I feel very strongly that the policy of any government ought to be to look seriously at the different needs of children with special educational needs and to retain schools that are suitable for those children. This amendment is therefore essential.
Lord Sutherland of Houndwood: My Lords, I wish to support the remarks that have just been made. I have
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had experience of the very high quality work that can be found in special schools. I stress the point made about the variety of needs. The implication is that provision will be in small pockets, whether in individual schools or across the country. Therefore, the logistics of a very sensible policy of inclusion where appropriateand I do not detract in any way from that policywill carry the risk of local closures that are not in the national interest , where there has to be nationwide provision for the particular needs for which these schools cater.
Baroness Walmsley: My Lords, from these Benches we support the Government's inclusion agenda where it is suitable for the child. We also agree with the noble Baroness, Lady Warnock, that inclusion is not suitable for every child. The needs of the individual child must be catered for properly, but that creates problems.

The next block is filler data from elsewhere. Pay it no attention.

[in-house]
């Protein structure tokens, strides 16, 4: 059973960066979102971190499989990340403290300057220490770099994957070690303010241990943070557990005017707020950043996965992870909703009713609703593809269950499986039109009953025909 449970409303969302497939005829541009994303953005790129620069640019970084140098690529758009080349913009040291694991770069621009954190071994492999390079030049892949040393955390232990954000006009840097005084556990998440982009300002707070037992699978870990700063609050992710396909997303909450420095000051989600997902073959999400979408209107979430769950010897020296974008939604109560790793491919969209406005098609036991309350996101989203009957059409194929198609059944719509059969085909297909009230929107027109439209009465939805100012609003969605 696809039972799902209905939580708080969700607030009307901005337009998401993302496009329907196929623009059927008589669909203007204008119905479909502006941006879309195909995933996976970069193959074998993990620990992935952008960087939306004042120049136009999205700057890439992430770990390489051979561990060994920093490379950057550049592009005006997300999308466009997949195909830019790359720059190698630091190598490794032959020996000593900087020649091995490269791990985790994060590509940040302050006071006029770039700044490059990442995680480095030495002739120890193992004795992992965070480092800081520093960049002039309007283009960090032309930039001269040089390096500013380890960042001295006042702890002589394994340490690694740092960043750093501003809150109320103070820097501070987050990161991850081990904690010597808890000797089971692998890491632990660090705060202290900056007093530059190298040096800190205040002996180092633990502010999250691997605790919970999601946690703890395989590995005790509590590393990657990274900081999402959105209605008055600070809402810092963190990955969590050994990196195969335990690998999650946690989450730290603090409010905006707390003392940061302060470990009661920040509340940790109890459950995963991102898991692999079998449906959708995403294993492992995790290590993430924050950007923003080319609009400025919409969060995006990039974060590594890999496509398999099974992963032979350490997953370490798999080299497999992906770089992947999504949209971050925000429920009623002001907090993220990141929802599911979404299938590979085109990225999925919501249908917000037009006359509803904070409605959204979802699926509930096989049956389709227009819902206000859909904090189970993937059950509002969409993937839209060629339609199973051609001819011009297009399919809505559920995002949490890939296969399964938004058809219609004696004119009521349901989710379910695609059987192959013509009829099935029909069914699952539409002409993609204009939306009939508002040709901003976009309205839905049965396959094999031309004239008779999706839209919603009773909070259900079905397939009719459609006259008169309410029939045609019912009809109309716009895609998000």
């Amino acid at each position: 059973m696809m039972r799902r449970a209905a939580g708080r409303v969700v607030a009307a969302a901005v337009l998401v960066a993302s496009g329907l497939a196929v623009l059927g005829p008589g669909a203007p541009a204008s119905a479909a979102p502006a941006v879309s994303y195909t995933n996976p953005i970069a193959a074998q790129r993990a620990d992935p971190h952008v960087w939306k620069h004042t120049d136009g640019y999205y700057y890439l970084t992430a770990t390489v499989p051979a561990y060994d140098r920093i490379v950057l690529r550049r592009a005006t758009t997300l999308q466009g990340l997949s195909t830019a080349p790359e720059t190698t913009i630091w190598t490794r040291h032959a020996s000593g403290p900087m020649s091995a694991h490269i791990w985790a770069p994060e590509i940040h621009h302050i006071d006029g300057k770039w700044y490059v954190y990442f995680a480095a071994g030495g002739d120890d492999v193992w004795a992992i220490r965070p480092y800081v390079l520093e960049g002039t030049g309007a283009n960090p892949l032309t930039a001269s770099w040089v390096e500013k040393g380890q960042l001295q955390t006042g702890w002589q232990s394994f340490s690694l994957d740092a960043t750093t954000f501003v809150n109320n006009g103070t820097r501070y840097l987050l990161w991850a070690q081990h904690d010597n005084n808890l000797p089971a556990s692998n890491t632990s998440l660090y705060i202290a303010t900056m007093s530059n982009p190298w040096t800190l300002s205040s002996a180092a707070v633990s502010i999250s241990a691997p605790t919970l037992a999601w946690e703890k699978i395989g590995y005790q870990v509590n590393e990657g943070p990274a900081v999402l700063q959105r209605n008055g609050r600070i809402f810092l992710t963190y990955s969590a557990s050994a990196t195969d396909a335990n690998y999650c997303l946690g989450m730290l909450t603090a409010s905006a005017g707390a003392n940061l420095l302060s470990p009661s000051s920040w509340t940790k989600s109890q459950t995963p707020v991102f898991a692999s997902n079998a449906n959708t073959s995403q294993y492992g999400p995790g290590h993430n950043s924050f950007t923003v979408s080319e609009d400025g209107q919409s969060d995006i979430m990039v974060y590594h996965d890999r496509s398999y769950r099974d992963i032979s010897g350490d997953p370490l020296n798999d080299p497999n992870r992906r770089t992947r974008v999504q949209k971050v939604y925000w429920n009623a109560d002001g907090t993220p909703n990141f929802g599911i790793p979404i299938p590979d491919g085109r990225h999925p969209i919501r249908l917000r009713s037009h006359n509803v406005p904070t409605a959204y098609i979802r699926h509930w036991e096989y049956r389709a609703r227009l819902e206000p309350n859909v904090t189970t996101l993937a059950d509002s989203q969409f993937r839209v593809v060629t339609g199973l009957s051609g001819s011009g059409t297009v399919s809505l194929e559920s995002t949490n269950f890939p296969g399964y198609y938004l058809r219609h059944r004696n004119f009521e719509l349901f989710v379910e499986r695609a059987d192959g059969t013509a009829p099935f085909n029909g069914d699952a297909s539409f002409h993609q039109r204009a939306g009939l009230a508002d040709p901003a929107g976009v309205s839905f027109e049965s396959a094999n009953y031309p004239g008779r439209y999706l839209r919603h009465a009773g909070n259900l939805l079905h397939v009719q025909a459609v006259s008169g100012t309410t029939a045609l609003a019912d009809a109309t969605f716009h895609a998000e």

Special schools do a wonderful job with so many children, and I hope that the Minister will tell us how their great expertise can be used, not just for the children who attend those schools but for the wider community of schools that also have children with some of the same problems for whom mainstream schooling is suitable. However, although we are usually in favour of letting local authorities make these decisions, in this special situation there is a need for somebody to take a strategic review of provision.
Special schools often serve children in adjacent local authorities. Therefore a decision to close one school by one local authority may have a profound effect on children from another LEA. That is why a strategic view must be taken, and the Secretary of State is probably the right person to do that.
The break-up of the county of Berkshire by the Conservative government into a number of unitary authorities meant that Addington School, which deals with children with profound disabilities, ended up in the Wokingham LEA area. However, it also takes children from another authorityReading. If Wokingham decided to close the school, that would affect Reading. What recourse would Reading have in that situation? There has to be some recourse and some strategic planning for such specialist provision, which is of such a high quality in most cases and is so important to particularly needy children.